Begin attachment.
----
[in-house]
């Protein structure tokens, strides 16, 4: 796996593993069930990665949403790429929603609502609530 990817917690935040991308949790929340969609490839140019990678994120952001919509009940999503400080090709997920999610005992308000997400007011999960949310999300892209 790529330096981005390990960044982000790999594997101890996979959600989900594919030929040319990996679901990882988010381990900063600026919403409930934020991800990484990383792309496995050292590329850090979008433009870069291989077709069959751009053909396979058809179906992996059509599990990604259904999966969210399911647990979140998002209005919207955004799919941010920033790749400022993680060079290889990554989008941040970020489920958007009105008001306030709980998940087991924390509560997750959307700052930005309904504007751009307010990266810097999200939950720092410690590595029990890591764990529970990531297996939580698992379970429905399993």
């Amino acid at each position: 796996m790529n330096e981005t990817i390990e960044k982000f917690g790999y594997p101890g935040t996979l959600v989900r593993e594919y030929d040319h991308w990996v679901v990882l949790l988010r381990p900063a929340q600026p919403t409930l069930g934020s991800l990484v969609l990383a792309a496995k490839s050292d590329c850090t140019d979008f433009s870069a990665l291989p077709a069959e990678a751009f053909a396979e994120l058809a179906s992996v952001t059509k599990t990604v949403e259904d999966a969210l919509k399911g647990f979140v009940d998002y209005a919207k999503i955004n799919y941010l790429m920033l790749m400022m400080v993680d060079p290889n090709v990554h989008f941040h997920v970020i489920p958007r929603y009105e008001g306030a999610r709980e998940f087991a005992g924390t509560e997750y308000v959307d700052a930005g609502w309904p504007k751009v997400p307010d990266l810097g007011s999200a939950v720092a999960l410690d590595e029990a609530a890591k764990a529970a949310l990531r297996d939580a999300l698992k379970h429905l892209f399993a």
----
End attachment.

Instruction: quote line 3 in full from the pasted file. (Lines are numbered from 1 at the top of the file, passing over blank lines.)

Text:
């Amino acid at each position: 796996m790529n330096e981005t990817i390990e960044k982000f917690g790999y594997p101890g935040t996979l959600v989900r593993e594919y030929d040319h991308w990996v679901v990882l949790l988010r381990p900063a929340q600026p919403t409930l069930g934020s991800l990484v969609l990383a792309a496995k490839s050292d590329c850090t140019d979008f433009s870069a990665l291989p077709a069959e990678a751009f053909a396979e994120l058809a179906s992996v952001t059509k599990t990604v949403e259904d999966a969210l919509k399911g647990f979140v009940d998002y209005a919207k999503i955004n799919y941010l790429m920033l790749m400022m400080v993680d060079p290889n090709v990554h989008f941040h997920v970020i489920p958007r929603y009105e008001g306030a999610r709980e998940f087991a005992g924390t509560e997750y308000v959307d700052a930005g609502w309904p504007k751009v997400p307010d990266l810097g007011s999200a939950v720092a999960l410690d590595e029990a609530a890591k764990a529970a949310l990531r297996d939580a999300l698992k379970h429905l892209f399993a």